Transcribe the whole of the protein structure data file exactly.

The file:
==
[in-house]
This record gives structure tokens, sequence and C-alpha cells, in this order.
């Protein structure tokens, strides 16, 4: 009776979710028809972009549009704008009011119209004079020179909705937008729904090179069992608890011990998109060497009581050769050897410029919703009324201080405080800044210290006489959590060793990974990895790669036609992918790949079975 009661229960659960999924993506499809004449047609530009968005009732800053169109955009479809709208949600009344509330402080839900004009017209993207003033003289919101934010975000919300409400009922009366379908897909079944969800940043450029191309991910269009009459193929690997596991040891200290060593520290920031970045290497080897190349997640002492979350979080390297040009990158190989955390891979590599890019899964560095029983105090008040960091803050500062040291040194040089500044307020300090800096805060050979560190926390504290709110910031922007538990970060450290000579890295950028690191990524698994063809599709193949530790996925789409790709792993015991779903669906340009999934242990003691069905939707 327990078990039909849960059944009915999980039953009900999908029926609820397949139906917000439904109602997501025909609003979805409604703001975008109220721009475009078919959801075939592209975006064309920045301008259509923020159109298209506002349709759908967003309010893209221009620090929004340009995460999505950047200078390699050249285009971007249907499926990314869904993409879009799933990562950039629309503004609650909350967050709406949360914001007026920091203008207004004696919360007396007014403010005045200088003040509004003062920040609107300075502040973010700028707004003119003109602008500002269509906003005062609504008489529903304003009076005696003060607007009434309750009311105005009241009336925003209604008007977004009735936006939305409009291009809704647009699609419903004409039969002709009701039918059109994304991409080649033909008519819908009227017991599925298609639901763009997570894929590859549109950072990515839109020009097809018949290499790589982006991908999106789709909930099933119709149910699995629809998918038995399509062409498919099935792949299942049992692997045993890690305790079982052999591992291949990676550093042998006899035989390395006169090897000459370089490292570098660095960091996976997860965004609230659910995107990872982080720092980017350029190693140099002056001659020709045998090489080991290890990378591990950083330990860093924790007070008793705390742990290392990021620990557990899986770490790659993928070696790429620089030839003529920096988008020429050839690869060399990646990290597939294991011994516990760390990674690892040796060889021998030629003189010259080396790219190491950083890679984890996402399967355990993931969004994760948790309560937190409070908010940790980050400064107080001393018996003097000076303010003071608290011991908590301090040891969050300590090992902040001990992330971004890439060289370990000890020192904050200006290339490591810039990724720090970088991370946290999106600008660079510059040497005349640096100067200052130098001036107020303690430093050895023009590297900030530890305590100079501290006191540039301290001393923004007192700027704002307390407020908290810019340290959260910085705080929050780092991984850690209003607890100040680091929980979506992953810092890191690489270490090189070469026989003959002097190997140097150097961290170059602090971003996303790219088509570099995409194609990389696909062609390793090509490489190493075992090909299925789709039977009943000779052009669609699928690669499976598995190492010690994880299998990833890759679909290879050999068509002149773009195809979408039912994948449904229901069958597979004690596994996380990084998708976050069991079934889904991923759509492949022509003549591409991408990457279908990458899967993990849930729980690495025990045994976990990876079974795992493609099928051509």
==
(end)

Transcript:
[in-house]
This record gives structure tokens, sequence and C-alpha cells, in this order.
């Protein structure tokens, strides 16, 4: 009776979710028809972009549009704008009011119209004079020179909705937008729904090179069992608890011990998109060497009581050769050897410029919703009324201080405080800044210290006489959590060793990974990895790669036609992918790949079975 009661229960659960999924993506499809004449047609530009968005009732800053169109955009479809709208949600009344509330402080839900004009017209993207003033003289919101934010975000919300409400009922009366379908897909079944969800940043450029191309991910269009009459193929690997596991040891200290060593520290920031970045290497080897190349997640002492979350979080390297040009990158190989955390891979590599890019899964560095029983105090008040960091803050500062040291040194040089500044307020300090800096805060050979560190926390504290709110910031922007538990970060450290000579890295950028690191990524698994063809599709193949530790996925789409790709792993015991779903669906340009999934242990003691069905939707 327990078990039909849960059944009915999980039953009900999908029926609820397949139906917000439904109602997501025909609003979805409604703001975008109220721009475009078919959801075939592209975006064309920045301008259509923020159109298209506002349709759908967003309010893209221009620090929004340009995460999505950047200078390699050249285009971007249907499926990314869904993409879009799933990562950039629309503004609650909350967050709406949360914001007026920091203008207004004696919360007396007014403010005045200088003040509004003062920040609107300075502040973010700028707004003119003109602008500002269509906003005062609504008489529903304003009076005696003060607007009434309750009311105005009241009336925003209604008007977004009735936006939305409009291009809704647009699609419903004409039969002709009701039918059109994304991409080649033909008519819908009227017991599925298609639901763009997570894929590859549109950072990515839109020009097809018949290499790589982006991908999106789709909930099933119709149910699995629809998918038995399509062409498919099935792949299942049992692997045993890690305790079982052999591992291949990676550093042998006899035989390395006169090897000459370089490292570098660095960091996976997860965004609230659910995107990872982080720092980017350029190693140099002056001659020709045998090489080991290890990378591990950083330990860093924790007070008793705390742990290392990021620990557990899986770490790659993928070696790429620089030839003529920096988008020429050839690869060399990646990290597939294991011994516990760390990674690892040796060889021998030629003189010259080396790219190491950083890679984890996402399967355990993931969004994760948790309560937190409070908010940790980050400064107080001393018996003097000076303010003071608290011991908590301090040891969050300590090992902040001990992330971004890439060289370990000890020192904050200006290339490591810039990724720090970088991370946290999106600008660079510059040497005349640096100067200052130098001036107020303690430093050895023009590297900030530890305590100079501290006191540039301290001393923004007192700027704002307390407020908290810019340290959260910085705080929050780092991984850690209003607890100040680091929980979506992953810092890191690489270490090189070469026989003959002097190997140097150097961290170059602090971003996303790219088509570099995409194609990389696909062609390793090509490489190493075992090909299925789709039977009943000779052009669609699928690669499976598995190492010690994880299998990833890759679909290879050999068509002149773009195809979408039912994948449904229901069958597979004690596994996380990084998708976050069991079934889904991923759509492949022509003549591409991408990457279908990458899967993990849930729980690495025990045994976990990876079974795992493609099928051509």